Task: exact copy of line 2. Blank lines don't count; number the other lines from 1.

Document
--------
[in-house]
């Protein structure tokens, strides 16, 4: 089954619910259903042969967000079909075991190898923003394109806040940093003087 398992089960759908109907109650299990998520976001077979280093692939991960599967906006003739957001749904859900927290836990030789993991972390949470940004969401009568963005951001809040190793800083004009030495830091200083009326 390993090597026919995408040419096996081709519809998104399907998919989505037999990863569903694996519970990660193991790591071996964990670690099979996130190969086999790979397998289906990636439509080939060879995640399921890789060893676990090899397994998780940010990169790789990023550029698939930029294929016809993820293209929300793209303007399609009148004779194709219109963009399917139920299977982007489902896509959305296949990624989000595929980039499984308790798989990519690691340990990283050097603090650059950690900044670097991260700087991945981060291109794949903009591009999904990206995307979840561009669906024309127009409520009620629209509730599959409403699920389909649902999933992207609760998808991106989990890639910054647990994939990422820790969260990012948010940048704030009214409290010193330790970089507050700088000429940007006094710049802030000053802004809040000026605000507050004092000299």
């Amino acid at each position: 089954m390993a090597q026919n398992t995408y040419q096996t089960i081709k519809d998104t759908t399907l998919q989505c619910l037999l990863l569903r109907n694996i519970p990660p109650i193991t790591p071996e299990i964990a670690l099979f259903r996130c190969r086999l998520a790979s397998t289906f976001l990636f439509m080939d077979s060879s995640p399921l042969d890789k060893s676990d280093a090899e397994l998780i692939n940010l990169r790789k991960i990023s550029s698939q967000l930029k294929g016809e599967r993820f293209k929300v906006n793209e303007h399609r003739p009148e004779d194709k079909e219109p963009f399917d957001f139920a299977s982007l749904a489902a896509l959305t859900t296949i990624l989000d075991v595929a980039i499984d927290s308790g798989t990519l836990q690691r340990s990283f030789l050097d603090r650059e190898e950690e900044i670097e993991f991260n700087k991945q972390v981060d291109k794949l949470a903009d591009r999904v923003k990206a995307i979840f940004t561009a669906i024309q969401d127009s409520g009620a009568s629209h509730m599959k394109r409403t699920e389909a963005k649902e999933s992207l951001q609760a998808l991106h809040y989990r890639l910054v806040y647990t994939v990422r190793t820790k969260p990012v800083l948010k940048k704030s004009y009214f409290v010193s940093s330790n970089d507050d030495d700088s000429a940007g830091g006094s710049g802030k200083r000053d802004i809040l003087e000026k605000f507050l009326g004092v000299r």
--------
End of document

């Protein structure tokens, strides 16, 4: 089954619910259903042969967000079909075991190898923003394109806040940093003087 398992089960759908109907109650299990998520976001077979280093692939991960599967906006003739957001749904859900927290836990030789993991972390949470940004969401009568963005951001809040190793800083004009030495830091200083009326 390993090597026919995408040419096996081709519809998104399907998919989505037999990863569903694996519970990660193991790591071996964990670690099979996130190969086999790979397998289906990636439509080939060879995640399921890789060893676990090899397994998780940010990169790789990023550029698939930029294929016809993820293209929300793209303007399609009148004779194709219109963009399917139920299977982007489902896509959305296949990624989000595929980039499984308790798989990519690691340990990283050097603090650059950690900044670097991260700087991945981060291109794949903009591009999904990206995307979840561009669906024309127009409520009620629209509730599959409403699920389909649902999933992207609760998808991106989990890639910054647990994939990422820790969260990012948010940048704030009214409290010193330790970089507050700088000429940007006094710049802030000053802004809040000026605000507050004092000299």